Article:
• I think I’ll give this one a shot as well. I really enjoy a good coming of age story and while there are parts I see that might cause some disconcerted moments, I’d like to give it a shoot. At least I’ll be prepared for the not so good. 🙂


    What really draws me from the start with this book is the title. How can you not like a book with a title of ‘Vast Fields of Ordinary’?

    • I know, merith, I loved the title, too. And it was very apropos for the book, in many ways.

      If you read this, check back. I’ll be curious to see what you think of it.


    • It’s also 18 in Manitoba, Saskatchewan and points west I believe. I wouldn’t be surprised that they can get so much booze. I know when I was 16 there was always someone older willing to buy for us. Sad but true. Lots of drugs were available as well. And that was 20+ years ago.
      Sounds interesting though. I’m not a huge YA fan but have read some really good ones. It might be worth a read some day.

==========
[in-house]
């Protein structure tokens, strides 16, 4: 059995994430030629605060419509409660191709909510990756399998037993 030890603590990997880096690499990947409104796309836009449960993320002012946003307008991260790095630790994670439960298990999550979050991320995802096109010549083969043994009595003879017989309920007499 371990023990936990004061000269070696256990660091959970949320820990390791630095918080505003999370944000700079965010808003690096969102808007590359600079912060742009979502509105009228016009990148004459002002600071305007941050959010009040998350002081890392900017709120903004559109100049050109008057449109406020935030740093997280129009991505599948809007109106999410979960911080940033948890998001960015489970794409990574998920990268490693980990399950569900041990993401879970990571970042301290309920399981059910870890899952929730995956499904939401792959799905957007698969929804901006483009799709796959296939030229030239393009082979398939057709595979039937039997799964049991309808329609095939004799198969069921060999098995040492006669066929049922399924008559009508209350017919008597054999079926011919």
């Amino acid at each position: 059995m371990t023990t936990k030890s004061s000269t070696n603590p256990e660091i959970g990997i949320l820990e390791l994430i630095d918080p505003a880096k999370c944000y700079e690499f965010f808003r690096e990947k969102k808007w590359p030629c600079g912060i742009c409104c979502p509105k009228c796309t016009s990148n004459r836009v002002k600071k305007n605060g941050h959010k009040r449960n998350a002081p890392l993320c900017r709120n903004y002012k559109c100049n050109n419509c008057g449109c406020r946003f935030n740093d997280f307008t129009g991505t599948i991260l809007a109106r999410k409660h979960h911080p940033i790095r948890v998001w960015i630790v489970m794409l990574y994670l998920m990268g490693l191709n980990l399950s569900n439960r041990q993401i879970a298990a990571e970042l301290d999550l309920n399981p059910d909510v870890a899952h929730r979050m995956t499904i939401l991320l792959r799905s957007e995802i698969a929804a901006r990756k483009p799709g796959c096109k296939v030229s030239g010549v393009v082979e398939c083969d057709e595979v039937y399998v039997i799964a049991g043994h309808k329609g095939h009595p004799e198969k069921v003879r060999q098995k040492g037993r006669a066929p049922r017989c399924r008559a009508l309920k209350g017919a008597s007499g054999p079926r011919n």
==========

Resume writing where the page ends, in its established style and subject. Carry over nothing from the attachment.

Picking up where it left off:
• Phalene
      You would think I would know that it’s 19 in Ontario where I live and 18 in Quebec (I switched them – sorry).

  • Leslie
    You made some interesting observations of why you were high on this book in the first place and then revised it down. I have that problem frequently which is why I have to re-read many books before I review them.
    Re the “underage” drinking and smoking weed, this is quite normal for teens, so adults should not be surprised that it happens. If I can give you another perspective, in Canada 18 is the age of consent where teens can smoke and drink, except I think in the Province of Quebec. I guess the thinking is if they can vote at 18 and go to war to fight and kill for their country, why are teens not allowed to do everything that adults do including drinking and smoking at that age? They are adults in every sense of the word (other than the law in the jurisdiction where they live) and should probably be making their own choices, bad as those choices may be.

    >>for some reason, I found myself reading this more from a parent’s point of view. < < * Could it be that the author was unconsciously writing this 1st person account as if he were an adult and not a teenager, and therefore projecting that mindset? Sometimes it comes through in a story that YA authors are not really able to put themselves into the minds of a young adult.